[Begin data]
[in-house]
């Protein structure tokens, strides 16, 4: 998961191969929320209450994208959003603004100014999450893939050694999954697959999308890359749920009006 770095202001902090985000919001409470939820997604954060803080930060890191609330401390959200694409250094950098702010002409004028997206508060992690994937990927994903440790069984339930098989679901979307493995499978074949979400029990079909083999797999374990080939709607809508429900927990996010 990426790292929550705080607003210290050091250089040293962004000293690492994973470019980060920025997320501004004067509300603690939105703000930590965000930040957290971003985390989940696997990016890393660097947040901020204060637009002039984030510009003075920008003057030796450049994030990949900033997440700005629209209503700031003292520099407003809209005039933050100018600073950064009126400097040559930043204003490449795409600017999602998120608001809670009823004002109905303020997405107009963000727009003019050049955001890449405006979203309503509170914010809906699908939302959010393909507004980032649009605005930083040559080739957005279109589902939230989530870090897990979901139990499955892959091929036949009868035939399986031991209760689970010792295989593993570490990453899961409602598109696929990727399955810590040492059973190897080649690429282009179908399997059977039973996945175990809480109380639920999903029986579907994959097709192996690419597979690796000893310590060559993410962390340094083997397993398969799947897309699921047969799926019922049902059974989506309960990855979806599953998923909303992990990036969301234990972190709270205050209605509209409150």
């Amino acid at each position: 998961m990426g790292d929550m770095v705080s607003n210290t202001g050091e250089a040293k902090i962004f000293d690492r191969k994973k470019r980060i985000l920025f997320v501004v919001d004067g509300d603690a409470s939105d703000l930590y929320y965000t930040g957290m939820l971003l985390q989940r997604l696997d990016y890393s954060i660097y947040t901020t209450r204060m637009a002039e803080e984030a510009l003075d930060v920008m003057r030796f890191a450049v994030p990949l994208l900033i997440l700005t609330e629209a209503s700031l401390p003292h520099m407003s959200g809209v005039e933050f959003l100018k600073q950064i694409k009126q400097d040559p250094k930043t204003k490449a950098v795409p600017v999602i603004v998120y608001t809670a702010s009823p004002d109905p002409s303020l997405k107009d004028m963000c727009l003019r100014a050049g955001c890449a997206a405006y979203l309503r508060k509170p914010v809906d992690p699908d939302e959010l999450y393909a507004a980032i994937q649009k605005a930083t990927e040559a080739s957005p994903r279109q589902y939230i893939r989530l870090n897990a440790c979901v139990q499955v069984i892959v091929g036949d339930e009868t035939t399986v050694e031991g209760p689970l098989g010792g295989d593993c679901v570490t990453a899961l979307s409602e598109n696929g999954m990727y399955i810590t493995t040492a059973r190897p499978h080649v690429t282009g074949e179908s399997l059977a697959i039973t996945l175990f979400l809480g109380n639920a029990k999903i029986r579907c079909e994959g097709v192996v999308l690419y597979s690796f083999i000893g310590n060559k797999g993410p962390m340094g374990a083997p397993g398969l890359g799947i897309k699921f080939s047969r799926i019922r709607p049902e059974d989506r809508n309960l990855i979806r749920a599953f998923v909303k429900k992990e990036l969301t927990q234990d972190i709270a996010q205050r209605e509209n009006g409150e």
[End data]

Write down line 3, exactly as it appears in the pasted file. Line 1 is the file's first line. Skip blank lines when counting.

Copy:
């Amino acid at each position: 998961m990426g790292d929550m770095v705080s607003n210290t202001g050091e250089a040293k902090i962004f000293d690492r191969k994973k470019r980060i985000l920025f997320v501004v919001d004067g509300d603690a409470s939105d703000l930590y929320y965000t930040g957290m939820l971003l985390q989940r997604l696997d990016y890393s954060i660097y947040t901020t209450r204060m637009a002039e803080e984030a510009l003075d930060v920008m003057r030796f890191a450049v994030p990949l994208l900033i997440l700005t609330e629209a209503s700031l401390p003292h520099m407003s959200g809209v005039e933050f959003l100018k600073q950064i694409k009126q400097d040559p250094k930043t204003k490449a950098v795409p600017v999602i603004v998120y608001t809670a702010s009823p004002d109905p002409s303020l997405k107009d004028m963000c727009l003019r100014a050049g955001c890449a997206a405006y979203l309503r508060k509170p914010v809906d992690p699908d939302e959010l999450y393909a507004a980032i994937q649009k605005a930083t990927e040559a080739s957005p994903r279109q589902y939230i893939r989530l870090n897990a440790c979901v139990q499955v069984i892959v091929g036949d339930e009868t035939t399986v050694e031991g209760p689970l098989g010792g295989d593993c679901v570490t990453a899961l979307s409602e598109n696929g999954m990727y399955i810590t493995t040492a059973r190897p499978h080649v690429t282009g074949e179908s399997l059977a697959i039973t996945l175990f979400l809480g109380n639920a029990k999903i029986r579907c079909e994959g097709v192996v999308l690419y597979s690796f083999i000893g310590n060559k797999g993410p962390m340094g374990a083997p397993g398969l890359g799947i897309k699921f080939s047969r799926i019922r709607p049902e059974d989506r809508n309960l990855i979806r749920a599953f998923v909303k429900k992990e990036l969301t927990q234990d972190i709270a996010q205050r209605e509209n009006g409150e």